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Liriano sharp, Fister struggles, as Pirates drop Nats

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Liriano sharp, Fister struggles, as Pirates drop Nats

By WILL GRAVES

PITTSBURGH (AP) -- Francisco Liriano allowed three hits over six-plus dominant innings and the Pittsburgh Pirates raced by the Washington Nationals 7-3 on Thursday night.

Liriano (6-6) struck out 11 against three walks as the Pirates returned from a miserable post All-Star break road trip to drop the NL East-leading Nationals. Andrew McCutchen, Pedro Alvarez and Francisco Cervelli homered for Pittsburgh, which ended a seven-game losing streak to Washington.

Starling Marte and Jung Ho Kang added two hits apiece for the Pirates, who acquired third baseman Aramis Ramirez from Milwaukee before the game to bolster an infield dealing with injuries to Josh Harrison and Jordy Mercer.

Doug Fister (3-6) labored through five innings, giving up four runs and nine hits to drop his third straight decision. Ian Desmond had two of Washington's six hits, including a two-run homer in the ninth.

The Pirates came home for a brief four-game series against the Nationals following a bumpy start to the season's second half. Pittsburgh dropped five of six on the road and watched Mercer join Harrison on the disabled list with a sprained left knee. Neither player will return until late-August at the earliest, leading the Pirates to bring back the 37-year-old Ramirez a dozen years to the day they shipped him to the Chicago Cubs.

Pittsburgh hopes Ramirez can provide some punch to an offense that can be spotty at times. Pitching isn't an issue for the team with the second-best ERA in the majors, and Liriano had little trouble overwhelming the Nationals. He struck out nine of the first 13 batters he faced and didn't allow a ball out of the infield until Desmond's single to left with Clint Robinson on first and no outs in the fifth.

Robinson eventually scored following a pair of wild pitches by Liriano, who settled down to get out of the inning with a 2-1 lead intact.

Pittsburgh quickly added on to give Liriano plenty of room to work. Marte singled off Fister with one out in the bottom of the fifth and scored on a double by Kang, who then came home following a fielder's choice by Alvarez to make it 4-1. Liriano eventually left after giving up a leadoff double to Robinson in the seventh, but reliever Jared Hughes left Robinson stranded at third.

McCutchen's 13th homer of the season -- a two-run shot off Tanner Roark in the seventh -- pushed Pittsburgh's lead to five as Pittsburgh improved to 10-1 in their last 11 games at PNC Park.

TRAINER'S ROOM

Washington: 3B Yunel Escobar did not start, but was available to play a day after collapsing to the ground in pain while trying to check his swing against the Mets. X-rays and a CT scan on Escobar's left wrist were negative.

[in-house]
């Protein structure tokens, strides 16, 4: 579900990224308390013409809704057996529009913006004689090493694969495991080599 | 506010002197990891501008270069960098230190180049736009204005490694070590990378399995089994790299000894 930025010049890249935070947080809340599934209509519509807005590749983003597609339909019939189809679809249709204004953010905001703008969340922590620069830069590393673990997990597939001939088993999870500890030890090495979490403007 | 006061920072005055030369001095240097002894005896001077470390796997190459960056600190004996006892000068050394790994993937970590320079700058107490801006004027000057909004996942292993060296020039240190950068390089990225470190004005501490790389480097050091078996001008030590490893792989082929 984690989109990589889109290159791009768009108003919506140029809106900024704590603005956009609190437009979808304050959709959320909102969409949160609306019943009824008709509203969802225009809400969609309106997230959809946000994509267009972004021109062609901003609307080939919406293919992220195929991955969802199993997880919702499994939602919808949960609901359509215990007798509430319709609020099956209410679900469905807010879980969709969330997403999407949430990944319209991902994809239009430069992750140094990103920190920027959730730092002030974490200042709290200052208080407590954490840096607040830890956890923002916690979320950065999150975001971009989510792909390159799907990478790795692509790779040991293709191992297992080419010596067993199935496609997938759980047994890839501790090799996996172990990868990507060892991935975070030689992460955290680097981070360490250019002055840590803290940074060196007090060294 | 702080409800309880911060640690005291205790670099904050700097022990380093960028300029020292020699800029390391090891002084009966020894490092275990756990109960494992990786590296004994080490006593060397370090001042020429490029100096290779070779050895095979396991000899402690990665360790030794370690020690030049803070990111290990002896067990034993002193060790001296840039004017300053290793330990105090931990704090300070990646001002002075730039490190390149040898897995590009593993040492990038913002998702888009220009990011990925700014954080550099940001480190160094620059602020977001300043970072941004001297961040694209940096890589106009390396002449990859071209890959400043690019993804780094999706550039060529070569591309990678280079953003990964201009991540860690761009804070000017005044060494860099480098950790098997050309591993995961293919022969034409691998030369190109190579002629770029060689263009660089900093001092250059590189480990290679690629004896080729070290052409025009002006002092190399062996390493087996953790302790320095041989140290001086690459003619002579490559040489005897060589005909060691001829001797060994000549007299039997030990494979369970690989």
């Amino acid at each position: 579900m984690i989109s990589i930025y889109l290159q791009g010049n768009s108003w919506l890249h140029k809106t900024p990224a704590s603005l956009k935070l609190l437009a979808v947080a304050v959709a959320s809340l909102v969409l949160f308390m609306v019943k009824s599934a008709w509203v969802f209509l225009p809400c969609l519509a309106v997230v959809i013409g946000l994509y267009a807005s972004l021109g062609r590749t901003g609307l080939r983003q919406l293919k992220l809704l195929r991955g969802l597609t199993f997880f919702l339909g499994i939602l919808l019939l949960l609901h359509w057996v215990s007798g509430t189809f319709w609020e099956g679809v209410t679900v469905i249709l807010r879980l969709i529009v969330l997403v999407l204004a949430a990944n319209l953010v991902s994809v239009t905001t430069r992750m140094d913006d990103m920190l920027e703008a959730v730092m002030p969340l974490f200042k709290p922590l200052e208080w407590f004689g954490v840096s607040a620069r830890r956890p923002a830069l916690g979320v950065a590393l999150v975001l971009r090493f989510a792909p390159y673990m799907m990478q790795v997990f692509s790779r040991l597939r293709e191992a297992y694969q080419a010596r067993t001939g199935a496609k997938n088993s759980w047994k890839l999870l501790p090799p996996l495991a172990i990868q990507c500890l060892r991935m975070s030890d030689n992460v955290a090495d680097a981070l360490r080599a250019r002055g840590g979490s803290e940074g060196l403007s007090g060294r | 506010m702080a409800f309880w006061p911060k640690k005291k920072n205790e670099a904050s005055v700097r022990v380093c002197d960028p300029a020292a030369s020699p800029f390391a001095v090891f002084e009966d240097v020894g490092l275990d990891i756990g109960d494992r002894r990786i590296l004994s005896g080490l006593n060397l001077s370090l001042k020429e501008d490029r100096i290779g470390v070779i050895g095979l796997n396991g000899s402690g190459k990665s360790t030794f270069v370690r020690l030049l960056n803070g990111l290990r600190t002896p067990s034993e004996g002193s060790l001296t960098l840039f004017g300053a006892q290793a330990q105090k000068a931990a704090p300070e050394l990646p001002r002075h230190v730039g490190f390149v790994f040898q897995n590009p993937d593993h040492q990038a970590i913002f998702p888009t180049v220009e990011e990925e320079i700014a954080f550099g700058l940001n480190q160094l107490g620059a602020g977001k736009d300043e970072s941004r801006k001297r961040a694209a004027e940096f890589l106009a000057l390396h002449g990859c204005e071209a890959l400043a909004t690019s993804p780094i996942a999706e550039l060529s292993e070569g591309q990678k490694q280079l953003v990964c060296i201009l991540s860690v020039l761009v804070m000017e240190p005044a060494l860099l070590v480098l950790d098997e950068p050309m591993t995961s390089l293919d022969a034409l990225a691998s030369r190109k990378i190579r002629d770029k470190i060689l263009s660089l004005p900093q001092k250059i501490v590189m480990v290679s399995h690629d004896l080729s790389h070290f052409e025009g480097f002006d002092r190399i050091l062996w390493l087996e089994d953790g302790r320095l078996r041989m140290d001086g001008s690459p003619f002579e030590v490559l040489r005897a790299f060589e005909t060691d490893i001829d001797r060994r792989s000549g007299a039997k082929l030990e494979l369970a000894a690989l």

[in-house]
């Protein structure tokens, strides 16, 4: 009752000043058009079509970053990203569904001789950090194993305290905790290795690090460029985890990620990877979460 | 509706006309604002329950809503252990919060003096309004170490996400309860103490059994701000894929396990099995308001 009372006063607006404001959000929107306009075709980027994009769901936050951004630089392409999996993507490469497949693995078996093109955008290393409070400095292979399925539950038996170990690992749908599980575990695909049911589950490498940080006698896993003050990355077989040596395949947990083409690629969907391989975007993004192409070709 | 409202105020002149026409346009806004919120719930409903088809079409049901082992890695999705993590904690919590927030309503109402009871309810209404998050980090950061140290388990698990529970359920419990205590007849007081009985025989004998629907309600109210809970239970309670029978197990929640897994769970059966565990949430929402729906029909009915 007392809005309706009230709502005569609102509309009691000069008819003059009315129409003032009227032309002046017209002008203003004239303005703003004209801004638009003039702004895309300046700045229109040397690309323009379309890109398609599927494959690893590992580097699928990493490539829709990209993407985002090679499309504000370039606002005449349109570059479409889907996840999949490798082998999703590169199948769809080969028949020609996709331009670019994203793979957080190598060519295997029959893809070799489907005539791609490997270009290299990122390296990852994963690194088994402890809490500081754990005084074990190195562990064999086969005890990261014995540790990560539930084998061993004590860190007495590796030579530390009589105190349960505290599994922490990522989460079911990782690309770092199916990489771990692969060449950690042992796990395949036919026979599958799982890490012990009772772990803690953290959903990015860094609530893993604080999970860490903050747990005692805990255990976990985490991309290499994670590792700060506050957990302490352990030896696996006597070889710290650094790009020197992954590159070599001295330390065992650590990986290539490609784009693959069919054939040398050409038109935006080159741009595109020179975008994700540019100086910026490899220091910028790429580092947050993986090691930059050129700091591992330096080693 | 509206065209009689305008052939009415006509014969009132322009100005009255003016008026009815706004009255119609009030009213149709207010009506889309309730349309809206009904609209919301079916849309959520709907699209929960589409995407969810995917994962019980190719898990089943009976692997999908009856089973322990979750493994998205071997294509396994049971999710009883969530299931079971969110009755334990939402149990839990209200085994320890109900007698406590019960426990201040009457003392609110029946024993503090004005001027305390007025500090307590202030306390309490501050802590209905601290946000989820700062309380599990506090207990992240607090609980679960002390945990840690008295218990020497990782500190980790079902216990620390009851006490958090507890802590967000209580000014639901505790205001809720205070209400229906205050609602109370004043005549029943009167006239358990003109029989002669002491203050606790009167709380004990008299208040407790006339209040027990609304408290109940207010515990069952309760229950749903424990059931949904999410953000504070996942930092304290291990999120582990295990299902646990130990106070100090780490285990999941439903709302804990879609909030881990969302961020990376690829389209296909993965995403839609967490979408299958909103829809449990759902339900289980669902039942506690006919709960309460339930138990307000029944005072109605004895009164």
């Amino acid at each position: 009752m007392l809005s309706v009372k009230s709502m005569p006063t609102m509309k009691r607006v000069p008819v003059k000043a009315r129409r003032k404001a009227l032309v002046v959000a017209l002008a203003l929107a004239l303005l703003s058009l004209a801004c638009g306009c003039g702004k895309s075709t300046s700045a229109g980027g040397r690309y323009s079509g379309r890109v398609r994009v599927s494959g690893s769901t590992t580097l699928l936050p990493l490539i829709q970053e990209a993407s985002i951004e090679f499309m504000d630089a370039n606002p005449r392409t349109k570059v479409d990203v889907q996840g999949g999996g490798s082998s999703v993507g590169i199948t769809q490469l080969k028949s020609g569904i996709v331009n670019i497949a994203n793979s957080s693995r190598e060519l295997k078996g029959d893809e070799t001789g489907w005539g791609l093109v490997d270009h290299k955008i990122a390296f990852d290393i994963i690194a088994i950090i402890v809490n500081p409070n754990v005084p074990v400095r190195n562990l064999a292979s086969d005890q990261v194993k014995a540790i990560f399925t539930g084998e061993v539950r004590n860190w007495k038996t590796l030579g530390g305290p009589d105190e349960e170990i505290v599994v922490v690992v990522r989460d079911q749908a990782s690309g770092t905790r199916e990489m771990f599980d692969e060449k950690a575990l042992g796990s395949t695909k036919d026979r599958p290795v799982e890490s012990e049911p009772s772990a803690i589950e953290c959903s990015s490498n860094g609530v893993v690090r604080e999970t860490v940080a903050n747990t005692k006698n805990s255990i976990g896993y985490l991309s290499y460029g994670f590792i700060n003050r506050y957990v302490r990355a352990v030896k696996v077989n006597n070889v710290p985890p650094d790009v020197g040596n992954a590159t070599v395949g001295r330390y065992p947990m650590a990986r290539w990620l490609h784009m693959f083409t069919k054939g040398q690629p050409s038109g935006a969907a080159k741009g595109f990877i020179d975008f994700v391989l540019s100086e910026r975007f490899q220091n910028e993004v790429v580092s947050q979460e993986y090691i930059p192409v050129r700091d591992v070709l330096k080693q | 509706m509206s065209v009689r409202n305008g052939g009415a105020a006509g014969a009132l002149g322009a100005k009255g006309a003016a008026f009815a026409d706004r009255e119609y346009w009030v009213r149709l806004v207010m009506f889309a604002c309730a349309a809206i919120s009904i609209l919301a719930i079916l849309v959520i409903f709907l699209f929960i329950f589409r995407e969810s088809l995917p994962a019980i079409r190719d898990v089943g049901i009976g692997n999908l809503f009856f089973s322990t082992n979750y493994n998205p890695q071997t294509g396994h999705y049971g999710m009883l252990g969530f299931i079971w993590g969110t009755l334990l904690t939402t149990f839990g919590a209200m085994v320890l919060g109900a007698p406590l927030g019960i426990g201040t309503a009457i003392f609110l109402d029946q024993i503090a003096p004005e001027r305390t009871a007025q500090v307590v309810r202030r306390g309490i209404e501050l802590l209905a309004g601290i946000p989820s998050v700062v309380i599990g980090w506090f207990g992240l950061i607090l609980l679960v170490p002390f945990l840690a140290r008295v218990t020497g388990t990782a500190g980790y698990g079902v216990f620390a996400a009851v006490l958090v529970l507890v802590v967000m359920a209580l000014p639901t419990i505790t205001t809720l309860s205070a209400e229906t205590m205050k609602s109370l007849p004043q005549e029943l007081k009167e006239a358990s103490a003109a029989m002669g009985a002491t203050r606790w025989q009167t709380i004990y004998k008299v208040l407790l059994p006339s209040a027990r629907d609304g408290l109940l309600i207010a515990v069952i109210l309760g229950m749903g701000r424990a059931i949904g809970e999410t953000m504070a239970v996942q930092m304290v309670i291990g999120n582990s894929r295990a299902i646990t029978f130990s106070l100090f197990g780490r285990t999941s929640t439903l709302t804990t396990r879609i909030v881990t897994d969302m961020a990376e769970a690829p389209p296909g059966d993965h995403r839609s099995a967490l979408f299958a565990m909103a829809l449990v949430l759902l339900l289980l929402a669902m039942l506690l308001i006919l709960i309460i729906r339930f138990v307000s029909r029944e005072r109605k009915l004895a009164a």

Pittsburgh: Mercer walked into the clubhouse with barely a limp on Thursday and is optimistic he will be back sooner rather than later after heading to the 15-day disabled list on Monday with a sprained MCL in his left knee. Mercer injured the knee following a hard slide into second by Milwaukee's Carlos Gomez.

UP NEXT

Nationals: Max Scherzer faces the Pirates for the first time since tossing the first no-hitter of his career against Pittsburgh last month. Scherzer struck out 10 and came within a strike of a perfect game a 6-0 win on June 20, his only misstep coming when he hit Pittsburgh pinch-hitter Jose Tabata in the elbow with two outs in the ninth. Scherzer is 10-8 overall but just 1-3 in July thanks in large part to a lack of support. The Nationals have managed one run in the three losses.

Pirates: Jeff Locke (5-6, 4.01 ERA) has a 2.53 ERA in two starts against Washington, both non-decisions.

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Explaining my National League ROY ballot

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USA Today Sports

Explaining my National League ROY ballot

This was tight. Really tight. A category for the Braves’ Ronald Acuna Jr. A category for the Nationals’ Juan Soto.

Sorting through 16 categories showed Acuna and Soto should have split the National League Rookie of the Year award. It also showed me a narrow advantage for Soto, which is why I voted him first, Acuna second and Dodgers starter Walker Buehler third. Once the votes from other members of the Baseball Writers’ Association of America were added, Acuna won, Soto was second and Buehler was third. It wasn’t close. It should have been.

First, a thought about the general process here: Writers take this seriously. Once assignments for the awards are distributed, we start to talk about them in the Nationals Park press box. Even non-voters hop in on the conversation. Sympathies are relayed to those who have an extremely tight choice, as I did this season and last when I voted for MVP (I’m big in Cincinnati thanks to my Joey Votto selection).

I outline specific categories, talk to opposing players and managers and watch as much as possible in order to come to a conclusion. The only thing easy about voting for ROY this season was the chance to see the leading candidates often since one played here and the other is in the division.